A Quiet Alleluia, Famous for 75 Years

RandallThompson480[First published in WRTI’s Arts Desk…]

In this week in July of 1940, one of the most-loved and most-sung choral works, written by a composer living in Philadelphia, was premiered in western Massachusetts. I look at how Randall Thompson’s Alleluia is almost the opposite of an “alleluia,” and why.


From Randall Thompson, the composer who was then the Director of the Curtis Institute of Music, conductor Serge Koussevitzky requested a loud and festive choral fanfare. It was to open the Berkshire Music Center at Tanglewood.

But this was July 1940, and Thompson couldn’t do festive, not then. Evil was spreading in Europe in a world war America was debating whether to join; France had fallen the month before. So what did Thompson compose?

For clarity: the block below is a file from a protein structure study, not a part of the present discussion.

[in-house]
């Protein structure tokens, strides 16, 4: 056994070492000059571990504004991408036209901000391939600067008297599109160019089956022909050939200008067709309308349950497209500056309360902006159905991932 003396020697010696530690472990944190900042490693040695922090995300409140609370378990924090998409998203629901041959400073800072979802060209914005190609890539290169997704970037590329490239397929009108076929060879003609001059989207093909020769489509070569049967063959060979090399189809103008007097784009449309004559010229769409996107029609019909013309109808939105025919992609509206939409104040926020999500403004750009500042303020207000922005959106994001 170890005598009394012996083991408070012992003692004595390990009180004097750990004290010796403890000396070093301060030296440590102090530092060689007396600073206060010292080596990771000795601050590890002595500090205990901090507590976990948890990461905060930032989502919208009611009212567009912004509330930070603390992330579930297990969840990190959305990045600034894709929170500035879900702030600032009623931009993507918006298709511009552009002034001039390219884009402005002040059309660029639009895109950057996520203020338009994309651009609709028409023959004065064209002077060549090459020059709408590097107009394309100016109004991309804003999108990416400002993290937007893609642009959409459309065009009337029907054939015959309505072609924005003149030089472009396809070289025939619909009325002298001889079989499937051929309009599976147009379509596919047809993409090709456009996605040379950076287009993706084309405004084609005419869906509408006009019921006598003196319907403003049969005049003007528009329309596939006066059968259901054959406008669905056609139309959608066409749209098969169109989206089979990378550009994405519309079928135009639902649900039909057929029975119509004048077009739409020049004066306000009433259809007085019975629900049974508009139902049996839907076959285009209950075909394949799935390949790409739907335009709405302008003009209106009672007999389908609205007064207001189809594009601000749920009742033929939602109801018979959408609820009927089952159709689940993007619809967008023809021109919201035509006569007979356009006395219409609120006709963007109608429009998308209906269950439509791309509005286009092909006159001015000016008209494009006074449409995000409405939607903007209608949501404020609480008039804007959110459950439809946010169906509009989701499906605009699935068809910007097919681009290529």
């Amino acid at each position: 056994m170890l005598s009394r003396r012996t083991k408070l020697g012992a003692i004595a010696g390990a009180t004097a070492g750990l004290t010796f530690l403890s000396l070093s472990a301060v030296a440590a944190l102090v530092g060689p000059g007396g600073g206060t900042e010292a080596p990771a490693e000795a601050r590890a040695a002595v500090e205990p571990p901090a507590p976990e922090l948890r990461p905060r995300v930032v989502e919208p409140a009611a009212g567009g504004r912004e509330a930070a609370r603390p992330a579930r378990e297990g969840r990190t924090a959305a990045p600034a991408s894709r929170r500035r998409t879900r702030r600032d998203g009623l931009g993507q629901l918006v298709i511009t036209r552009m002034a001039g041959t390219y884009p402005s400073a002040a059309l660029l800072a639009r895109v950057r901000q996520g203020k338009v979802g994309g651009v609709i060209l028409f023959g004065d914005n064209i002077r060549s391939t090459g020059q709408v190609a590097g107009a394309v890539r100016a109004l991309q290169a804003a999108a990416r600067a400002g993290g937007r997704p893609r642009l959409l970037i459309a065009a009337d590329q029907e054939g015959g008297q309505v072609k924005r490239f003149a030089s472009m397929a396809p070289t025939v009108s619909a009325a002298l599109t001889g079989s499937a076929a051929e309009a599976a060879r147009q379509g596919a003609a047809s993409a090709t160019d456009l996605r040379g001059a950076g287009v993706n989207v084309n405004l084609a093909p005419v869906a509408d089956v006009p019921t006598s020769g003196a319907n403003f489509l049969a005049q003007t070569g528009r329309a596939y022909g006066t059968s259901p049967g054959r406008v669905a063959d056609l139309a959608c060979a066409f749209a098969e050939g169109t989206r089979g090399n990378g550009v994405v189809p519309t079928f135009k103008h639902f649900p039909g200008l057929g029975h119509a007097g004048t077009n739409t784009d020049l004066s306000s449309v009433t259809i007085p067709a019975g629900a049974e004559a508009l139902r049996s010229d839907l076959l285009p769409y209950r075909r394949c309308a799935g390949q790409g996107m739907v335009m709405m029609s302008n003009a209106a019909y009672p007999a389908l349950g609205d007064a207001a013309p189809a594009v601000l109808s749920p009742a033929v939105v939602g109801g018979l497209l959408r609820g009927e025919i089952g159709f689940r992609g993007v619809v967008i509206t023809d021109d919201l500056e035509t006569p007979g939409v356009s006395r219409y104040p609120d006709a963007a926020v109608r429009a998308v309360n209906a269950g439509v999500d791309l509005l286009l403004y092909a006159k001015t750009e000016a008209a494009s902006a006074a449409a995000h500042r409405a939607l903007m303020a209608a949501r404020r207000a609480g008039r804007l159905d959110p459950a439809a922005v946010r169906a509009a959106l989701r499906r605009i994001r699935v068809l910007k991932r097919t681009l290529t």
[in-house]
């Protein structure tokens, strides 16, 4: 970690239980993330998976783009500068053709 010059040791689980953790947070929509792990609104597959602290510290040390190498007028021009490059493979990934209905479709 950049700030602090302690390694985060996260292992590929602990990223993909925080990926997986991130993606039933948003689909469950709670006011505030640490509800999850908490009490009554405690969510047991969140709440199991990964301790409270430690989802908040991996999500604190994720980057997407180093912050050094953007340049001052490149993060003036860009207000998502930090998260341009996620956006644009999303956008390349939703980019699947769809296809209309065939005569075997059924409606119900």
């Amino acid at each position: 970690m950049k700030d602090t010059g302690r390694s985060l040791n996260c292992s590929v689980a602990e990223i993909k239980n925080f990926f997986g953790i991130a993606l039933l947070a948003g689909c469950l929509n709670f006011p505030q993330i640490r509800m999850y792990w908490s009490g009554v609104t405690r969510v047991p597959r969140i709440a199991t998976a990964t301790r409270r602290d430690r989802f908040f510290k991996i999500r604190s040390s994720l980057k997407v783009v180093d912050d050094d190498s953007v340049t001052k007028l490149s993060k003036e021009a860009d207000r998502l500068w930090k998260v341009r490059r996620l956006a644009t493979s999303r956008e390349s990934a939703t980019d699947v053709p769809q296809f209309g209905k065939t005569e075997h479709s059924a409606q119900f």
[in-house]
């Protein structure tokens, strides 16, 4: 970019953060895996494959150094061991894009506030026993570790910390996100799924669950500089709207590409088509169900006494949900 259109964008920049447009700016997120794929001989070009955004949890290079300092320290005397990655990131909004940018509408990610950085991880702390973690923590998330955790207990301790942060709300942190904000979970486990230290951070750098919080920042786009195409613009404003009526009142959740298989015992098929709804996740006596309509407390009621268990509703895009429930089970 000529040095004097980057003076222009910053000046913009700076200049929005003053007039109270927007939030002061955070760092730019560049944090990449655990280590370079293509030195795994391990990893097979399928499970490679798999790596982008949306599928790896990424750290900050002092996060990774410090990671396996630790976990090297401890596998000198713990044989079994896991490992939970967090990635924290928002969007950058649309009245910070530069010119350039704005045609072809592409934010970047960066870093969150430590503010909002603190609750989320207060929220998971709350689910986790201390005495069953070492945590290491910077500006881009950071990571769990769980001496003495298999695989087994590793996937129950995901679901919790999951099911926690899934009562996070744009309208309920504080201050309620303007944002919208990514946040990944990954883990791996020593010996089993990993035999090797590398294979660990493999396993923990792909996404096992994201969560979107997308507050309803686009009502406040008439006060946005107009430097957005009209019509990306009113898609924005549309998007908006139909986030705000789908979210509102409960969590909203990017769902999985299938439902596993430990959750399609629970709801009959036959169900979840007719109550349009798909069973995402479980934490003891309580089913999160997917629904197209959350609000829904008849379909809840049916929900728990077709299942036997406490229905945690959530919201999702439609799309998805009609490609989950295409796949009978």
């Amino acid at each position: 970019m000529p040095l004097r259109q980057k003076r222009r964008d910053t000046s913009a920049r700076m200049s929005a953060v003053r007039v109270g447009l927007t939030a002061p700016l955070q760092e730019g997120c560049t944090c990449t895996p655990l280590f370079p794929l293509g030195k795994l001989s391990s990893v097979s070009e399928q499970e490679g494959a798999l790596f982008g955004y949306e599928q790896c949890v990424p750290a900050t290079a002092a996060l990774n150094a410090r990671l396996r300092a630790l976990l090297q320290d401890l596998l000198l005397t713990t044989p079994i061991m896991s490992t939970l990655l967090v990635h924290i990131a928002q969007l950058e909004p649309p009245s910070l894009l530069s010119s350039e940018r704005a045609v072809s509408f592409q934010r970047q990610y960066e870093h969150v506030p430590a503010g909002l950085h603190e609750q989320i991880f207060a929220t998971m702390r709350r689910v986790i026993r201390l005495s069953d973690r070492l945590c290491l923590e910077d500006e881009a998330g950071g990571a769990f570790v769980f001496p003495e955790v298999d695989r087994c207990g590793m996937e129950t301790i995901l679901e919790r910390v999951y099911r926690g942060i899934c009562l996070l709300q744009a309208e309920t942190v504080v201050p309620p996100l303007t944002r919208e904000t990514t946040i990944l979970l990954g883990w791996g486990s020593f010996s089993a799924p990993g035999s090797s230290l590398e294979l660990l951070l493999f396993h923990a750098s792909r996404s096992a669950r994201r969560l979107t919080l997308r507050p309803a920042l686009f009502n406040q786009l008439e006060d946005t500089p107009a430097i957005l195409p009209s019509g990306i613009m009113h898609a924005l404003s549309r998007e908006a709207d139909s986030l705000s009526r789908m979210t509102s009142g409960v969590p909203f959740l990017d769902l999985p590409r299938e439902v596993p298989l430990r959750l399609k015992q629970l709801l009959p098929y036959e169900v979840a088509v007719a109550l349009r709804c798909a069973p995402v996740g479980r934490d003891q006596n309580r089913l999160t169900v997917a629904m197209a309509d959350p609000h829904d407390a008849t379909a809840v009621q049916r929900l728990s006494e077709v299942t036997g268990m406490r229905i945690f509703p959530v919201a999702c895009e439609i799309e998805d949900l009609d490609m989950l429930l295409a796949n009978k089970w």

Over five days he took the word “Alleluia”—literally, “Praise the Lord”—and turned it on its head, just as (he said later) it is in the Book of Job: “The Lord gave and the Lord has taken away. Blessed be the name of the Lord.”

Thompson calls this a sad piece, this six-minute slow and insistent layered intoning of “Alleluia,” ending in “Amen.” It’s about the last thing you’d think of composing for an alleluia or for a fanfare. But Alleluia by Randall Thompson is one of the most beloved choral works of all time.

[For more on the 75th anniversary of the Thompson Alleluia, visit the Arts Desk at wrti.org.]



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